Thursday, September 7, 2006

Freezing Fresh Herbs

Every year I freeze some chives for winter use. It is so easy to do and they taste so wonderful during the cold winter evenings. Here is how I do it:

Cut a big handful of chives

Pick through them to remove any old brownish hard stems.

Rinse and dry before freezing. (I have also picked some basil and some sage, neither of which I have ever frozen before so I can't vouch for those two -- it's my initial test freeze)

Take a smaller handful of chives and cut off both ends with scissors so they are all the same size. You will have a nice sturdy bundle.

Roll very tightly in plastic wrap.

I like them about this size which works well when I unwrap and use scissors to cut off small pieces from th end, then rewrap for further storage.

I have put lables on my sage and basil so I don't confuse them this winter.

Put all the herbs into one container so they will be easy to find when you want them. I like to use a tin. It seems to protect nicely against freezer burn.

I put a nice label on the tin itself because I have 3 or 4 of the same color. Stick it in your freezer and forget about it until the big blizzard of '06-'07 when you will want some nice homemade tomato basil spaghetti sauce with cheddar biscuits and fresh chives to remind you of the warm summer weather that is still 6 months away.


  1. I freeze my herbs, as well. We eat lots of soup in the winter, so I just chop my chives and put them in a freezer container. They stay nicely separate and I just have to take out a handful when needed. I didn't get much basil this year, so I won't have enough to freeze, but the sage - well, that's another story! "-)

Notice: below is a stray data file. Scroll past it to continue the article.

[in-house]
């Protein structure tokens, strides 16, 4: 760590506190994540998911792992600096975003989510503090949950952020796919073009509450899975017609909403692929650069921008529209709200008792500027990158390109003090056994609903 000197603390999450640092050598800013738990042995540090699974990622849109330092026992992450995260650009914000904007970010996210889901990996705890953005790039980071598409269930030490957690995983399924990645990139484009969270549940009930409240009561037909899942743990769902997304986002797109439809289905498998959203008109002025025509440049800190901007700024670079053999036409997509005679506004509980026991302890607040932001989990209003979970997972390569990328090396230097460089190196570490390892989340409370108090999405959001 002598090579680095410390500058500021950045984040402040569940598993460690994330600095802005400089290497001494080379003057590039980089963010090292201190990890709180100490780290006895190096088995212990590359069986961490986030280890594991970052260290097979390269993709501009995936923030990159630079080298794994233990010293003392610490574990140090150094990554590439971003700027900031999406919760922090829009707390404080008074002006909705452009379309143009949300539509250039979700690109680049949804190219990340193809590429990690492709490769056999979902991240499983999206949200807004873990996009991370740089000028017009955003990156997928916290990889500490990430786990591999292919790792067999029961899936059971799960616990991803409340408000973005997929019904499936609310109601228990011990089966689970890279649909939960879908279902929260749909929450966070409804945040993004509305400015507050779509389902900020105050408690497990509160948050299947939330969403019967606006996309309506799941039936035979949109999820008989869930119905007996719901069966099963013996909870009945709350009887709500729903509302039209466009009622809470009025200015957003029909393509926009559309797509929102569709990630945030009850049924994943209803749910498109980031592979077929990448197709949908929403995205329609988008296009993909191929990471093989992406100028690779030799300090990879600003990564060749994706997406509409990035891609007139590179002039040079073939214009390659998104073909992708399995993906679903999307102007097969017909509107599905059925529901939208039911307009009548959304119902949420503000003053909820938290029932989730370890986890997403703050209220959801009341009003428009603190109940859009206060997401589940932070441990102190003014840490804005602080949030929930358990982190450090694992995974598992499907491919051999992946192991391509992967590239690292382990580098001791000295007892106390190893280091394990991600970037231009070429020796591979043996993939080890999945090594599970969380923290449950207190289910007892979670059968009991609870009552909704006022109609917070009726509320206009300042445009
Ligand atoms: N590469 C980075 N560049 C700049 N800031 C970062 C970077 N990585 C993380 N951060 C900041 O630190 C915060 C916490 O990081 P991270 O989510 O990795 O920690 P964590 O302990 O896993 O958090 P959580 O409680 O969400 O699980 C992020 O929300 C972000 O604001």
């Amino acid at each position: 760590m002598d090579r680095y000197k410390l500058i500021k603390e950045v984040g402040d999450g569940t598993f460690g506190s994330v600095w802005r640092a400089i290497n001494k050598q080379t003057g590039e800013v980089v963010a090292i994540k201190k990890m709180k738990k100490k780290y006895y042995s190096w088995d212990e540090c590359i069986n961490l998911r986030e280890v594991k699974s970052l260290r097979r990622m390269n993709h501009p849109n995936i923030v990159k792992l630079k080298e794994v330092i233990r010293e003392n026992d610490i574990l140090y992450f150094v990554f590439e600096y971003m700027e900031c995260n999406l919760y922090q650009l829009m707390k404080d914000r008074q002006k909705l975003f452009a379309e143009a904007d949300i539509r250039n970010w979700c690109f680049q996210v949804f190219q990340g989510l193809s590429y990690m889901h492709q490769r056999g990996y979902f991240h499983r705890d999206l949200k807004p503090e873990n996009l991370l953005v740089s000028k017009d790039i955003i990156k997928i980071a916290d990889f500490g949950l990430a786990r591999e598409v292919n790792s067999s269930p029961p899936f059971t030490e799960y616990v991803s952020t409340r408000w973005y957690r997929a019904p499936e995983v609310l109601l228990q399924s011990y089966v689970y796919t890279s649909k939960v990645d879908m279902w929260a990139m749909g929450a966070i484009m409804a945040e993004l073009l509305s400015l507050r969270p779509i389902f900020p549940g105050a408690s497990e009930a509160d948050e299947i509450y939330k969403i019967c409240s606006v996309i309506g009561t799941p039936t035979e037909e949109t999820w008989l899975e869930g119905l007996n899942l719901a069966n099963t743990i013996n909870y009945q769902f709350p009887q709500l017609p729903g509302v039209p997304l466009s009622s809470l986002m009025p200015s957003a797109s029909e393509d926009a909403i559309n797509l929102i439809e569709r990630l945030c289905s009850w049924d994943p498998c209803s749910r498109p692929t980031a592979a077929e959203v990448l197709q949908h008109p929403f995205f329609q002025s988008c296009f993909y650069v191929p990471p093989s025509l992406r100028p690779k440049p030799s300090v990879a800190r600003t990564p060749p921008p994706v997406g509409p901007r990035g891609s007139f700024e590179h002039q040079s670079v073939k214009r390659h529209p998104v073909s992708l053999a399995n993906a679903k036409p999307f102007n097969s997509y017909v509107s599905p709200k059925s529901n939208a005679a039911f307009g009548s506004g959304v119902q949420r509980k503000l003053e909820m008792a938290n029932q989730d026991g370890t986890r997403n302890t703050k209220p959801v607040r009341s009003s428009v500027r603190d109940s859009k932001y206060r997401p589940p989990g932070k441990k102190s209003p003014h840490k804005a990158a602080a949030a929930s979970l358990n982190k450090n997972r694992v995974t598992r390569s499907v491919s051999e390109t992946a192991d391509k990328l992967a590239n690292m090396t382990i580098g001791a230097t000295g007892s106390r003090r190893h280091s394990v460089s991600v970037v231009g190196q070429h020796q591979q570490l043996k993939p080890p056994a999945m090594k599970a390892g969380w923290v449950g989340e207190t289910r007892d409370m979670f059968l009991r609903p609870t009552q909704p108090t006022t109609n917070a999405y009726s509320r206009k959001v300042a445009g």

2. I have basil that is huge! (My sage, oregano and rosemary grow like weeds year round!)
    I was going to dry it, but maybe I will try freezing it...

  3. I froze basil last year and it did really well. I froze my leaves whole. In the winter, we make tomato-mozerella-pesto bread and I use the frozen basil leaves on it. Definitely reminds us of summer!

  4. Each time I check in I marvel at your zest and enthusiasm AND that you share it with us. Thanks

    P.S. I made your mac/cheese for my 16 year old - very much a hit. Thank you for that too.

  5. Giddy, I hear that sage can get quite big. This is the second year for mine. It's not big. I did not even know it was perennial.

    Sue, How nice that you can grow them all year!

    Tracy, I am glad to hear it freezes well. Thanks for letting us know.

    anon - Are you Pat? I am so happy to hear that someone made a recipe of mine and enjoyed it! I think you are the first to let me know you tried one. I should be sending you a prize! LOL

  6. Okay Zooey again with the food. How long would it take to drive from Toronto, ON to Michigan? I'll be at your door if you keep this up. I tried the mac and cheese recipe as well but wasn't too successful. I think I added too much liquid so it didn't look so nice and firm and gooey as yours. But I will persevere!! I am determined to get it right (okay I'll find any excuse to eat cheese and pasta. Actually I'll find any excuse to eat anything that isn't good for me, sigh) TWT.

  7. Oh, TWT, so sorry it didn't turn out! I hope it tasted pretty good even if it was more liquid. Like you said, it's hard to ruin cheese/pasta.

  8. You are so CLEVER!
    I love the tin. What a great idea.

  9. Wow, I didn't know it was possible to protect against freezer burn. I never know what I will learn when I arrive at your blog, Zoey.

  10. Karen, it will still eventually get freezer burn. It just takes longer.


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